The Story of a Summer Intern

by Suki Tekverk

As a born and raised New Yorker, I thought I had seen it all, but two short weeks spent in Vancouver with Roger Hui and his family proved me very wrong! I went from being at the top of the totem pole to one of the most clueless people around. Luckily, these new experiences provoked new paths of thought and ultimately left me more prepared to face the world than I was when my plane shakily landed in this foreign place.

Upon my arrival, I was greeted by Stella, Roger’s wife, and their children, Nicholas and Rachel, who promptly made me a sign for my bedroom door, making me feel right at home.

The next morning, I went right to work, unsuccessfully writing a dfn for the Fibonacci sequence. After struggling for at least 40 minutes, Roger showed me a solution. This solution was nearly the exact definition of the Fibonacci sequence, setting a precedent for the uncomplicated and direct solutions that ensued. Over the next week we ripped through a Monty Hall simulation, recursive Peano addition and multiplication, recursive and non-recursive binomial coefficients, the Cantor set, the Sierpinski Carpet and more. Over this week, I not only discovered new realms of mathematics but also ate foreign food, hiked through a canyon, watched a Chinese film, made cookies, went to a horse ranch, listened to an orchestra performance, experienced sugar withdrawal and saw a sunset on a mountain. This was just the first week.

The main focus of week two was proofs. At first, I was skeptical of the value of writing proofs in APL as opposed to writing them on paper, but being able to run each step of the proof was quite useful. I started with proof by induction, then by contradiction. After learning the basics I proved the sum of an arithmetic series, sum of geometric series, sum of integers, sum of odd integers and sum of binomial coefficients. This week showed me how closely APL and mathematical notation align. However, I am still annoyed by the fact that the order of operations isn’t how I learnt it in school; it will take some getting used to. My next task will be buying a Windows computer for APL.

Overall, these two weeks in Vancouver were a great learning experience on many levels. Coding in APL has led me to consider possible career options as well as help me understand the nature of the language. Living in a city so far away from home made me question things I considered commonplace and forced me to realize that New York is only a small part of a much larger world.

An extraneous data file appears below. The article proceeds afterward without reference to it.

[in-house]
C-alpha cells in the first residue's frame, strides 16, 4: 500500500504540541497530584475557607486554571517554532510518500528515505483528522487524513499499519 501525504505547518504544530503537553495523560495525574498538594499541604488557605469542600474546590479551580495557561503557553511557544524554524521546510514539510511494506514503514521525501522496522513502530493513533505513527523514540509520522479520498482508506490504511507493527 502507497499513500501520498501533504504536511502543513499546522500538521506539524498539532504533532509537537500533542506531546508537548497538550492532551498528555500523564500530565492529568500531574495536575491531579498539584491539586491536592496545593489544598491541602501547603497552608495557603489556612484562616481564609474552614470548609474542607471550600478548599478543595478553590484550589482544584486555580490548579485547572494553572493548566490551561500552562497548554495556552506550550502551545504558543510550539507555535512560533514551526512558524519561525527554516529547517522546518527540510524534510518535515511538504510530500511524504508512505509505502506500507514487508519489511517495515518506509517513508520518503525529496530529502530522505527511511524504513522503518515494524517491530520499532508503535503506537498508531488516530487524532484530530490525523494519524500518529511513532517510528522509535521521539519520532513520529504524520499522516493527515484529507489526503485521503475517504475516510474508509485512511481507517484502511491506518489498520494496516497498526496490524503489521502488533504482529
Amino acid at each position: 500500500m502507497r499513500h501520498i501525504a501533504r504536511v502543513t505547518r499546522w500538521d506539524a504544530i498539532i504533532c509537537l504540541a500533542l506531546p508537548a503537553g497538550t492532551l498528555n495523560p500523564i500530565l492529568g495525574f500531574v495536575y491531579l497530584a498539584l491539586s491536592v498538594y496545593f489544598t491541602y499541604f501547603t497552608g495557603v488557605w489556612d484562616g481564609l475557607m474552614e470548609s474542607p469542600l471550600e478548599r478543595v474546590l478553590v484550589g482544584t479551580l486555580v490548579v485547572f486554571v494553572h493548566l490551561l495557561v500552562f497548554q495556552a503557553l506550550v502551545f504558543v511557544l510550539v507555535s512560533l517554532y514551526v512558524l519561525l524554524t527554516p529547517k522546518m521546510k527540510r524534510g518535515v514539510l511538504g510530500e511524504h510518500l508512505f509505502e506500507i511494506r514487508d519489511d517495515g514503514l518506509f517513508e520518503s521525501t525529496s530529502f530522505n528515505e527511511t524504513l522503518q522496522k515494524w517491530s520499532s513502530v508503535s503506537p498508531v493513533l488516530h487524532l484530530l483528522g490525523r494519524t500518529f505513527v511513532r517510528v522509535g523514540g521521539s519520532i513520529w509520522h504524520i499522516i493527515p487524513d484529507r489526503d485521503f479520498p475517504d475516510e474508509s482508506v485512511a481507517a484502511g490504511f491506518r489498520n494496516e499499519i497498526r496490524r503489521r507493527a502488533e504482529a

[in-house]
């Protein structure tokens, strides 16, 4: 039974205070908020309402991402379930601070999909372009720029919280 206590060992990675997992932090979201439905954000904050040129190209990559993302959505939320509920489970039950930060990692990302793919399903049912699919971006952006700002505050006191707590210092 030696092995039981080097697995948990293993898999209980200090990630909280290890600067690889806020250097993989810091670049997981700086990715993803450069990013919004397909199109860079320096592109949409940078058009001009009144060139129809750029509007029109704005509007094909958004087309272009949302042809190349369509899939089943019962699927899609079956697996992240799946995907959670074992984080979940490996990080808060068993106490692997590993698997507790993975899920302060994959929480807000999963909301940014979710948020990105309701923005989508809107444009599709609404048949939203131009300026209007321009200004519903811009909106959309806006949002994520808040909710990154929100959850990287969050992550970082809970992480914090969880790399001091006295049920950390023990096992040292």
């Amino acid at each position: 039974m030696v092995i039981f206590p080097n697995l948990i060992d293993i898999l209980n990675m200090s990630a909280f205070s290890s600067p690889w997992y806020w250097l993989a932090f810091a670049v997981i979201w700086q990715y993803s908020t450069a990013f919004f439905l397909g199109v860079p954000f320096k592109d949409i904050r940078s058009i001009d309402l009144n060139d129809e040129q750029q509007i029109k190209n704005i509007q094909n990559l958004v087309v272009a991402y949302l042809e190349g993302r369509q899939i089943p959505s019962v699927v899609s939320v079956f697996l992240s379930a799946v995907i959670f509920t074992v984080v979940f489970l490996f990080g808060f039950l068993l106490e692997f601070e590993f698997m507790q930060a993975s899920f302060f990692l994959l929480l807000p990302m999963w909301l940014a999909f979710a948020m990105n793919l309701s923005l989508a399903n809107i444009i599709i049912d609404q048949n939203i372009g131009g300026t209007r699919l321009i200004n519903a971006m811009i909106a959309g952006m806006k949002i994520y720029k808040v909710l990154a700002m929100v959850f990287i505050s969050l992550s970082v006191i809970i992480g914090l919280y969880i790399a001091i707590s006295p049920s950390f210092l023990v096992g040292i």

It’s APL…but not as we know it!

by the Dyalog Duck
As the party behind Dyalog’s Twitter account I often search our feed for #APL or just APL to see if anyone is talking about us or APL in general and I am frequently surprised by what pops up. We have often had a giggle in the office over some of the things we find and it was suggested to me that others might find these interesting too hence this rather random blog post.

Probably the most well known alternative APL is the container shipping and ocean freight company American President Lines (@APLShipping). The Dyalog staff often stand at the railway crossing on our way to the village bakery for lunch and chuckle at the APL containers whizzing past on the train … we are easily amused!

My personal favourite other APL has to be Athletic Propulsion Labs (@APLrunning) with their ‘oh so gorgeous running shoes’ … their trainers are things that I desire on a daily basis!! For you non-shoe lovers out there, they are also the official footwear supplier for the Renault Sport Formula One team.

The APL alter-ego that comes up most frequently in my Twitter search is a musical one … it seems we also share #APL with a 4 member boyband from South Korea. This APL (@APL_world) is extremely popular with teenage girls from Japan and Korea who frequently tweet their undying love for the boys … it makes you wonder who thought it was a good idea to name a teenage pop sensation after a programming language!

Still in the musical world we also have an uber cool APL namesake in rapper apl.de.ap (@apldeap) who is also one of the founding members of the Black Eyed Peas.

Another APL that we are proud to share #APL with is the John Hopkins University Applied Physics Laboratory (@JHUAPL) in Maryland USA. NASA’s Juno spacecraft successfully entered Jupiter’s orbit in July carrying an instrument suite that includes the Jupiter Energetic Particle Detector Instrument (JEDI) built by the Johns Hopkins Applied Physics Laboratory. APL in space … how cool is that!